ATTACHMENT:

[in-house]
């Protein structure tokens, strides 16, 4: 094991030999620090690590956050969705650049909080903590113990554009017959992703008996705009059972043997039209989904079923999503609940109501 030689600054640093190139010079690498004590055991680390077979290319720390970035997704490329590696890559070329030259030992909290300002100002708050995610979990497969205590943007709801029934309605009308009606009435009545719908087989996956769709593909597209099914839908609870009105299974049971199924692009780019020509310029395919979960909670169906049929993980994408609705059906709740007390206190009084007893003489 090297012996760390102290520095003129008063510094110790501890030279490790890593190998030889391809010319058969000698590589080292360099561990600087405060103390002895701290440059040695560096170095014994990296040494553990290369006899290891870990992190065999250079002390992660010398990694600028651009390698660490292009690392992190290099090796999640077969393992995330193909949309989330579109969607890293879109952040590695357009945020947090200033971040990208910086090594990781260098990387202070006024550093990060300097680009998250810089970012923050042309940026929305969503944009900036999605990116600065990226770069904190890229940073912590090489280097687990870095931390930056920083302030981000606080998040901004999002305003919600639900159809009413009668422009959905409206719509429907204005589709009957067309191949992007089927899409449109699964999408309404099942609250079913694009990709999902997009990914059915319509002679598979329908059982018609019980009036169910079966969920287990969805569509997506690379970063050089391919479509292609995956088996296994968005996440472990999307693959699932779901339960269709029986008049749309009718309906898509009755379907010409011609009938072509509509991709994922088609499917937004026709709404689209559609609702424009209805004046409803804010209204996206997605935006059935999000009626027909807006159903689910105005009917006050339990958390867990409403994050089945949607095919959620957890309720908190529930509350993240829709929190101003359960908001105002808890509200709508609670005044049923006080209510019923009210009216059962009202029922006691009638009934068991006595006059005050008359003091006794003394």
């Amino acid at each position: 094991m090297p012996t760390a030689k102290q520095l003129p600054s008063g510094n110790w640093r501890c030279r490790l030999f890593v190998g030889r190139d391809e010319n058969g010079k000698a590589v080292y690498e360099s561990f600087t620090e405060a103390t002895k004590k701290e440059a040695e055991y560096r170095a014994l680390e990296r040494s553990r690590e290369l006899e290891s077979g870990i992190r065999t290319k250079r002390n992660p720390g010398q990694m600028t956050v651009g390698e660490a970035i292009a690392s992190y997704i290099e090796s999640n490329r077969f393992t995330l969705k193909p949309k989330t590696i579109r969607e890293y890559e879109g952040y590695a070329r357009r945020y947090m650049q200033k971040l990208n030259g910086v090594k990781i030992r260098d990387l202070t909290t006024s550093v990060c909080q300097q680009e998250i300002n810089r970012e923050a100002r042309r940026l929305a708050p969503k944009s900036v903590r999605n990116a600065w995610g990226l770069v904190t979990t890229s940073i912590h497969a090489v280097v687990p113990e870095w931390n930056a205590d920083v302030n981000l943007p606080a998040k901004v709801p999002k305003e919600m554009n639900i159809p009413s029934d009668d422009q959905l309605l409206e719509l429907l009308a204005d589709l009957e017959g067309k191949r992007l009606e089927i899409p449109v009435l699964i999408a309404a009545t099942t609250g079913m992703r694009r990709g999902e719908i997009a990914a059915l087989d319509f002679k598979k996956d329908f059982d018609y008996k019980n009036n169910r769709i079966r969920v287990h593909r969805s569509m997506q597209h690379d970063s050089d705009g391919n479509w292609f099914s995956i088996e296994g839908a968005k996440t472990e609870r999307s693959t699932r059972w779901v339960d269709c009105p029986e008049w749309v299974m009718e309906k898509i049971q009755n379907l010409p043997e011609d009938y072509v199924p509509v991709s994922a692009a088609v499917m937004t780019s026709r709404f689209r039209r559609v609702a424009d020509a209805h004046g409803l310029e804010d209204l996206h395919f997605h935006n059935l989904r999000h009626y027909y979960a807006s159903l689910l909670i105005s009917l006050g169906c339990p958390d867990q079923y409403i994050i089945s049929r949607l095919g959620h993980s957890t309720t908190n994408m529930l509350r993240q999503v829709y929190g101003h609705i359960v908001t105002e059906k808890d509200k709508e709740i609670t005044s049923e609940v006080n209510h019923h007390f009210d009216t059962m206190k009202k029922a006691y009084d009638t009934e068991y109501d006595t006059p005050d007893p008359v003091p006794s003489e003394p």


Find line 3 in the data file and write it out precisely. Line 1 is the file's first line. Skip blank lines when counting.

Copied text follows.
């Amino acid at each position: 094991m090297p012996t760390a030689k102290q520095l003129p600054s008063g510094n110790w640093r501890c030279r490790l030999f890593v190998g030889r190139d391809e010319n058969g010079k000698a590589v080292y690498e360099s561990f600087t620090e405060a103390t002895k004590k701290e440059a040695e055991y560096r170095a014994l680390e990296r040494s553990r690590e290369l006899e290891s077979g870990i992190r065999t290319k250079r002390n992660p720390g010398q990694m600028t956050v651009g390698e660490a970035i292009a690392s992190y997704i290099e090796s999640n490329r077969f393992t995330l969705k193909p949309k989330t590696i579109r969607e890293y890559e879109g952040y590695a070329r357009r945020y947090m650049q200033k971040l990208n030259g910086v090594k990781i030992r260098d990387l202070t909290t006024s550093v990060c909080q300097q680009e998250i300002n810089r970012e923050a100002r042309r940026l929305a708050p969503k944009s900036v903590r999605n990116a600065w995610g990226l770069v904190t979990t890229s940073i912590h497969a090489v280097v687990p113990e870095w931390n930056a205590d920083v302030n981000l943007p606080a998040k901004v709801p999002k305003e919600m554009n639900i159809p009413s029934d009668d422009q959905l309605l409206e719509l429907l009308a204005d589709l009957e017959g067309k191949r992007l009606e089927i899409p449109v009435l699964i999408a309404a009545t099942t609250g079913m992703r694009r990709g999902e719908i997009a990914a059915l087989d319509f002679k598979k996956d329908f059982d018609y008996k019980n009036n169910r769709i079966r969920v287990h593909r969805s569509m997506q597209h690379d970063s050089d705009g391919n479509w292609f099914s995956i088996e296994g839908a968005k996440t472990e609870r999307s693959t699932r059972w779901v339960d269709c009105p029986e008049w749309v299974m009718e309906k898509i049971q009755n379907l010409p043997e011609d009938y072509v199924p509509v991709s994922a692009a088609v499917m937004t780019s026709r709404f689209r039209r559609v609702a424009d020509a209805h004046g409803l310029e804010d209204l996206h395919f997605h935006n059935l989904r999000h009626y027909y979960a807006s159903l689910l909670i105005s009917l006050g169906c339990p958390d867990q079923y409403i994050i089945s049929r949607l095919g959620h993980s957890t309720t908190n994408m529930l509350r993240q999503v829709y929190g101003h609705i359960v908001t105002e059906k808890d509200k709508e709740i609670t005044s049923e609940v006080n209510h019923h007390f009210d009216t059962m206190k009202k029922a006691y009084d009638t009934e068991y109501d006595t006059p005050d007893p008359v003091p006794s003489e003394p």